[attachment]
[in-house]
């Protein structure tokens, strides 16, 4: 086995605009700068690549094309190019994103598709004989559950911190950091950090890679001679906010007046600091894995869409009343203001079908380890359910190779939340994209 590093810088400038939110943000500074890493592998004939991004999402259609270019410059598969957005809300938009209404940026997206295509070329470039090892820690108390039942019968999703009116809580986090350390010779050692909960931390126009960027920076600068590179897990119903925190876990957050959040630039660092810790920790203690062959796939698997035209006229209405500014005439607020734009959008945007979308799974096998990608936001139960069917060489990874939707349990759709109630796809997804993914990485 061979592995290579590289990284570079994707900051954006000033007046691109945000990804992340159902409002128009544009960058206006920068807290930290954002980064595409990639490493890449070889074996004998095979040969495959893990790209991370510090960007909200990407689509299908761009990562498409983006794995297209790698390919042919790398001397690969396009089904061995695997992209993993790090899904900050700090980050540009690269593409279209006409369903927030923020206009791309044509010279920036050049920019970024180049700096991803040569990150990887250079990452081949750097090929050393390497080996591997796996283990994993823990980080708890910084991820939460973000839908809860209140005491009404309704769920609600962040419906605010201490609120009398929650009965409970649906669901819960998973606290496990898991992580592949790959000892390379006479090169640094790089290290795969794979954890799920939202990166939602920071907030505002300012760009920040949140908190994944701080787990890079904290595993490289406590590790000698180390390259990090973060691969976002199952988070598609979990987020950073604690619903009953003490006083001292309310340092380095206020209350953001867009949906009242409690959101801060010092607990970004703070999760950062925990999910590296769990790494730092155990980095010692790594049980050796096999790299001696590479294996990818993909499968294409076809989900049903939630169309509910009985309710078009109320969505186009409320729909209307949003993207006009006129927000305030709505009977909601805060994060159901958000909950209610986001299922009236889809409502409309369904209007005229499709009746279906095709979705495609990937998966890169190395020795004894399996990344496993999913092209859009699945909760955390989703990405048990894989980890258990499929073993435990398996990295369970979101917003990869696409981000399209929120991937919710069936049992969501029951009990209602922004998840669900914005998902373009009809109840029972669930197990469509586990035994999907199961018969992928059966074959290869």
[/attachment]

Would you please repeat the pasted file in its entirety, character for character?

[in-house]
């Protein structure tokens, strides 16, 4: 086995605009700068690549094309190019994103598709004989559950911190950091950090890679001679906010007046600091894995869409009343203001079908380890359910190779939340994209 590093810088400038939110943000500074890493592998004939991004999402259609270019410059598969957005809300938009209404940026997206295509070329470039090892820690108390039942019968999703009116809580986090350390010779050692909960931390126009960027920076600068590179897990119903925190876990957050959040630039660092810790920790203690062959796939698997035209006229209405500014005439607020734009959008945007979308799974096998990608936001139960069917060489990874939707349990759709109630796809997804993914990485 061979592995290579590289990284570079994707900051954006000033007046691109945000990804992340159902409002128009544009960058206006920068807290930290954002980064595409990639490493890449070889074996004998095979040969495959893990790209991370510090960007909200990407689509299908761009990562498409983006794995297209790698390919042919790398001397690969396009089904061995695997992209993993790090899904900050700090980050540009690269593409279209006409369903927030923020206009791309044509010279920036050049920019970024180049700096991803040569990150990887250079990452081949750097090929050393390497080996591997796996283990994993823990980080708890910084991820939460973000839908809860209140005491009404309704769920609600962040419906605010201490609120009398929650009965409970649906669901819960998973606290496990898991992580592949790959000892390379006479090169640094790089290290795969794979954890799920939202990166939602920071907030505002300012760009920040949140908190994944701080787990890079904290595993490289406590590790000698180390390259990090973060691969976002199952988070598609979990987020950073604690619903009953003490006083001292309310340092380095206020209350953001867009949906009242409690959101801060010092607990970004703070999760950062925990999910590296769990790494730092155990980095010692790594049980050796096999790299001696590479294996990818993909499968294409076809989900049903939630169309509910009985309710078009109320969505186009409320729909209307949003993207006009006129927000305030709505009977909601805060994060159901958000909950209610986001299922009236889809409502409309369904209007005229499709009746279906095709979705495609990937998966890169190395020795004894399996990344496993999913092209859009699945909760955390989703990405048990894989980890258990499929073993435990398996990295369970979101917003990869696409981000399209929120991937919710069936049992969501029951009990209602922004998840669900914005998902373009009809109840029972669930197990469509586990035994999907199961018969992928059966074959290869």